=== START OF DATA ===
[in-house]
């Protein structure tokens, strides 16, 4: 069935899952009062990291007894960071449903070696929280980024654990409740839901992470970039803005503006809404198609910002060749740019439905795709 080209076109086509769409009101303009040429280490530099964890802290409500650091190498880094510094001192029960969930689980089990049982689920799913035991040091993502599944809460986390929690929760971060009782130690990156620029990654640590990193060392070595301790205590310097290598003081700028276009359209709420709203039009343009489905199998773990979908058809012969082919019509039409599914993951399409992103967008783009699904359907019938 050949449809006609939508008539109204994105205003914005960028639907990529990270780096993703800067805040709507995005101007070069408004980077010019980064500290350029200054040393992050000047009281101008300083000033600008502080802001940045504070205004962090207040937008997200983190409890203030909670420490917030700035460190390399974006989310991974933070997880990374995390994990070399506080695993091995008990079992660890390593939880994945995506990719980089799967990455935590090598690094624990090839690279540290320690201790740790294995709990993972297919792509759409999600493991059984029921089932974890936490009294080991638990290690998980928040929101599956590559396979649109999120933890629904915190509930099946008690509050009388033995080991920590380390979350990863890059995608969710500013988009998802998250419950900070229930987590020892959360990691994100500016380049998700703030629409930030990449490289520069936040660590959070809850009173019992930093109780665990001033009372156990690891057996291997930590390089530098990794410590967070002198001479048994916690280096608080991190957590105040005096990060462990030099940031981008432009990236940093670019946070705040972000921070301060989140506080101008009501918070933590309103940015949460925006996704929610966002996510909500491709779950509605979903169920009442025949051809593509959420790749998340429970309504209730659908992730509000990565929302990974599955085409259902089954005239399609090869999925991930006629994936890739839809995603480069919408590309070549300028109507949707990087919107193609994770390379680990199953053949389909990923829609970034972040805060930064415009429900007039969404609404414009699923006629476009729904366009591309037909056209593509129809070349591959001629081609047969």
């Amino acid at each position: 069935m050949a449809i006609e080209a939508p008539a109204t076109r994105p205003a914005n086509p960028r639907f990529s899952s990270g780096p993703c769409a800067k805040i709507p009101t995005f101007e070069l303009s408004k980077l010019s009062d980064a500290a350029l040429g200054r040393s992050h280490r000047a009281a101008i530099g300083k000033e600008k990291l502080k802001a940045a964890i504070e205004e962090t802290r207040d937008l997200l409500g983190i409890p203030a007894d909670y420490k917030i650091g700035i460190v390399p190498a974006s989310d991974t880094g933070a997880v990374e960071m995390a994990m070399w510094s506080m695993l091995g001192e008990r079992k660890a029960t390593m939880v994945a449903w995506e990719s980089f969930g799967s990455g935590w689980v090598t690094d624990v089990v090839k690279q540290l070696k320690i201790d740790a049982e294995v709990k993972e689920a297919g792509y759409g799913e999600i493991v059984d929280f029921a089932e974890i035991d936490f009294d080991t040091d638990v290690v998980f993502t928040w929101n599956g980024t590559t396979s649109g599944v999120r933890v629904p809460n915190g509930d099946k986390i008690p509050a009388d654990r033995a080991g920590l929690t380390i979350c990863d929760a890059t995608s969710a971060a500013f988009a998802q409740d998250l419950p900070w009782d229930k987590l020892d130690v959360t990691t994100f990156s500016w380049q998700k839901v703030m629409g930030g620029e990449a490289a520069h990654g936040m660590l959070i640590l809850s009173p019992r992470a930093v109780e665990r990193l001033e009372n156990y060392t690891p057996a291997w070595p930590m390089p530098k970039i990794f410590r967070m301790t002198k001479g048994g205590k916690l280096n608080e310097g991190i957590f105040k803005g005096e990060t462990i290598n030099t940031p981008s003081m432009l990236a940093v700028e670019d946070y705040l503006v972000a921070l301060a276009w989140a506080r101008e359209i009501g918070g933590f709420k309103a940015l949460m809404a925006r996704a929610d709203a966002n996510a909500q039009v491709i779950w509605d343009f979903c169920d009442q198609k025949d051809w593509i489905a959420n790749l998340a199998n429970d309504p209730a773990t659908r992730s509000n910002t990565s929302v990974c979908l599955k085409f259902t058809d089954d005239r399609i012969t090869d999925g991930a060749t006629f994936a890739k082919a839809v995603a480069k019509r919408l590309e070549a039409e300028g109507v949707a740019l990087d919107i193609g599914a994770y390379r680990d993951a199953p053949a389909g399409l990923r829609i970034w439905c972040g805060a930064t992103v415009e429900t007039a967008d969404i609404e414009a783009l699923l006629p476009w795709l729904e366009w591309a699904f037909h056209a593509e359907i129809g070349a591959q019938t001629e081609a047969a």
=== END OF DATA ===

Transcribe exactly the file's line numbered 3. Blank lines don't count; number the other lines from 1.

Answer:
């Amino acid at each position: 069935m050949a449809i006609e080209a939508p008539a109204t076109r994105p205003a914005n086509p960028r639907f990529s899952s990270g780096p993703c769409a800067k805040i709507p009101t995005f101007e070069l303009s408004k980077l010019s009062d980064a500290a350029l040429g200054r040393s992050h280490r000047a009281a101008i530099g300083k000033e600008k990291l502080k802001a940045a964890i504070e205004e962090t802290r207040d937008l997200l409500g983190i409890p203030a007894d909670y420490k917030i650091g700035i460190v390399p190498a974006s989310d991974t880094g933070a997880v990374e960071m995390a994990m070399w510094s506080m695993l091995g001192e008990r079992k660890a029960t390593m939880v994945a449903w995506e990719s980089f969930g799967s990455g935590w689980v090598t690094d624990v089990v090839k690279q540290l070696k320690i201790d740790a049982e294995v709990k993972e689920a297919g792509y759409g799913e999600i493991v059984d929280f029921a089932e974890i035991d936490f009294d080991t040091d638990v290690v998980f993502t928040w929101n599956g980024t590559t396979s649109g599944v999120r933890v629904p809460n915190g509930d099946k986390i008690p509050a009388d654990r033995a080991g920590l929690t380390i979350c990863d929760a890059t995608s969710a971060a500013f988009a998802q409740d998250l419950p900070w009782d229930k987590l020892d130690v959360t990691t994100f990156s500016w380049q998700k839901v703030m629409g930030g620029e990449a490289a520069h990654g936040m660590l959070i640590l809850s009173p019992r992470a930093v109780e665990r990193l001033e009372n156990y060392t690891p057996a291997w070595p930590m390089p530098k970039i990794f410590r967070m301790t002198k001479g048994g205590k916690l280096n608080e310097g991190i957590f105040k803005g005096e990060t462990i290598n030099t940031p981008s003081m432009l990236a940093v700028e670019d946070y705040l503006v972000a921070l301060a276009w989140a506080r101008e359209i009501g918070g933590f709420k309103a940015l949460m809404a925006r996704a929610d709203a966002n996510a909500q039009v491709i779950w509605d343009f979903c169920d009442q198609k025949d051809w593509i489905a959420n790749l998340a199998n429970d309504p209730a773990t659908r992730s509000n910002t990565s929302v990974c979908l599955k085409f259902t058809d089954d005239r399609i012969t090869d999925g991930a060749t006629f994936a890739k082919a839809v995603a480069k019509r919408l590309e070549a039409e300028g109507v949707a740019l990087d919107i193609g599914a994770y390379r680990d993951a199953p053949a389909g399409l990923r829609i970034w439905c972040g805060a930064t992103v415009e429900t007039a967008d969404i609404e414009a783009l699923l006629p476009w795709l729904e366009w591309a699904f037909h056209a593509e359907i129809g070349a591959q019938t001629e081609a047969a």